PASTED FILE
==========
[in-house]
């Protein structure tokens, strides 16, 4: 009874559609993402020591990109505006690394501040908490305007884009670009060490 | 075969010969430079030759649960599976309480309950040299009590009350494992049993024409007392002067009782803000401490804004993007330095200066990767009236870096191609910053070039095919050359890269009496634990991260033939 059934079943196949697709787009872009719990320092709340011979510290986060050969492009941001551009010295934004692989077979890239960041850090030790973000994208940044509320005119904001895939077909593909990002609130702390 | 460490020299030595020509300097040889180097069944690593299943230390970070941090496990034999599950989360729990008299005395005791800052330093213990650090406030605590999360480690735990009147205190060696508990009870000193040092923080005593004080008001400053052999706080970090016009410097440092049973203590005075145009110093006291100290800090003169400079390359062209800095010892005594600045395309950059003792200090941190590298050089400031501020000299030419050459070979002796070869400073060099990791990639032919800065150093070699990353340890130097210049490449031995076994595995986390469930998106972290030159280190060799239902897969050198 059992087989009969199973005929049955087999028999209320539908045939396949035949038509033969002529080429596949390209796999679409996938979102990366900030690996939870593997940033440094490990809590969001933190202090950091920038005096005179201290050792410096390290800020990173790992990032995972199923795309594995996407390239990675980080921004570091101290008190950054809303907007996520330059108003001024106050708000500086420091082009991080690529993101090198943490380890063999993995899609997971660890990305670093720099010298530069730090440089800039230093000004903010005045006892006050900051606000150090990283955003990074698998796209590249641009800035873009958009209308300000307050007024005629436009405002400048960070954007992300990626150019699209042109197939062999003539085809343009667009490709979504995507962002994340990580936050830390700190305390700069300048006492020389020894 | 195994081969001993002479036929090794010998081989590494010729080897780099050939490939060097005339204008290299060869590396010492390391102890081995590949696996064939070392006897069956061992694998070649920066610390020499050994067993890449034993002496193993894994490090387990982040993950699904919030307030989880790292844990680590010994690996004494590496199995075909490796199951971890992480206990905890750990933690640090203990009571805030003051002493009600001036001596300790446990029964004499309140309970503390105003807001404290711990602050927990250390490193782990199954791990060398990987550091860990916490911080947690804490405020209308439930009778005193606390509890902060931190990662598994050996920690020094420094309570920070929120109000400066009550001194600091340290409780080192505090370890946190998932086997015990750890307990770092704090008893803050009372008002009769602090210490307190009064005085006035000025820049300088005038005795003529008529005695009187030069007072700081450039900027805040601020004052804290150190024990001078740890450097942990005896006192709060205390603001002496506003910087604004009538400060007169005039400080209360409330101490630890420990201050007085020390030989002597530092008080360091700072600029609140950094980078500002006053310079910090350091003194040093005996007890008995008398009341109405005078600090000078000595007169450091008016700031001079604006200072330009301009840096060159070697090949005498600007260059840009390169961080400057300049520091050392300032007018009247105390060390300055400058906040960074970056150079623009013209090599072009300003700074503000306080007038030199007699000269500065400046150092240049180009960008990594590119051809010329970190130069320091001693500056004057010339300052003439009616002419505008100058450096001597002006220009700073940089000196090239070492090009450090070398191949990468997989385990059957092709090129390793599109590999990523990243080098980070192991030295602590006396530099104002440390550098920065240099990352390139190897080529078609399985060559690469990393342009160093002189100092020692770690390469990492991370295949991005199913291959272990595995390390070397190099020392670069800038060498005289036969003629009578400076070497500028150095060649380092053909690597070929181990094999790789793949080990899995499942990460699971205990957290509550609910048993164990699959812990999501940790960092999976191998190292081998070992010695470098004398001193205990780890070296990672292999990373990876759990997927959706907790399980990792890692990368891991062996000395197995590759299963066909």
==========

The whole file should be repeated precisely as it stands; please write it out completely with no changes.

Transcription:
[in-house]
């Protein structure tokens, strides 16, 4: 009874559609993402020591990109505006690394501040908490305007884009670009060490 | 075969010969430079030759649960599976309480309950040299009590009350494992049993024409007392002067009782803000401490804004993007330095200066990767009236870096191609910053070039095919050359890269009496634990991260033939 059934079943196949697709787009872009719990320092709340011979510290986060050969492009941001551009010295934004692989077979890239960041850090030790973000994208940044509320005119904001895939077909593909990002609130702390 | 460490020299030595020509300097040889180097069944690593299943230390970070941090496990034999599950989360729990008299005395005791800052330093213990650090406030605590999360480690735990009147205190060696508990009870000193040092923080005593004080008001400053052999706080970090016009410097440092049973203590005075145009110093006291100290800090003169400079390359062209800095010892005594600045395309950059003792200090941190590298050089400031501020000299030419050459070979002796070869400073060099990791990639032919800065150093070699990353340890130097210049490449031995076994595995986390469930998106972290030159280190060799239902897969050198 059992087989009969199973005929049955087999028999209320539908045939396949035949038509033969002529080429596949390209796999679409996938979102990366900030690996939870593997940033440094490990809590969001933190202090950091920038005096005179201290050792410096390290800020990173790992990032995972199923795309594995996407390239990675980080921004570091101290008190950054809303907007996520330059108003001024106050708000500086420091082009991080690529993101090198943490380890063999993995899609997971660890990305670093720099010298530069730090440089800039230093000004903010005045006892006050900051606000150090990283955003990074698998796209590249641009800035873009958009209308300000307050007024005629436009405002400048960070954007992300990626150019699209042109197939062999003539085809343009667009490709979504995507962002994340990580936050830390700190305390700069300048006492020389020894 | 195994081969001993002479036929090794010998081989590494010729080897780099050939490939060097005339204008290299060869590396010492390391102890081995590949696996064939070392006897069956061992694998070649920066610390020499050994067993890449034993002496193993894994490090387990982040993950699904919030307030989880790292844990680590010994690996004494590496199995075909490796199951971890992480206990905890750990933690640090203990009571805030003051002493009600001036001596300790446990029964004499309140309970503390105003807001404290711990602050927990250390490193782990199954791990060398990987550091860990916490911080947690804490405020209308439930009778005193606390509890902060931190990662598994050996920690020094420094309570920070929120109000400066009550001194600091340290409780080192505090370890946190998932086997015990750890307990770092704090008893803050009372008002009769602090210490307190009064005085006035000025820049300088005038005795003529008529005695009187030069007072700081450039900027805040601020004052804290150190024990001078740890450097942990005896006192709060205390603001002496506003910087604004009538400060007169005039400080209360409330101490630890420990201050007085020390030989002597530092008080360091700072600029609140950094980078500002006053310079910090350091003194040093005996007890008995008398009341109405005078600090000078000595007169450091008016700031001079604006200072330009301009840096060159070697090949005498600007260059840009390169961080400057300049520091050392300032007018009247105390060390300055400058906040960074970056150079623009013209090599072009300003700074503000306080007038030199007699000269500065400046150092240049180009960008990594590119051809010329970190130069320091001693500056004057010339300052003439009616002419505008100058450096001597002006220009700073940089000196090239070492090009450090070398191949990468997989385990059957092709090129390793599109590999990523990243080098980070192991030295602590006396530099104002440390550098920065240099990352390139190897080529078609399985060559690469990393342009160093002189100092020692770690390469990492991370295949991005199913291959272990595995390390070397190099020392670069800038060498005289036969003629009578400076070497500028150095060649380092053909690597070929181990094999790789793949080990899995499942990460699971205990957290509550609910048993164990699959812990999501940790960092999976191998190292081998070992010695470098004398001193205990780890070296990672292999990373990876759990997927959706907790399980990792890692990368891991062996000395197995590759299963066909």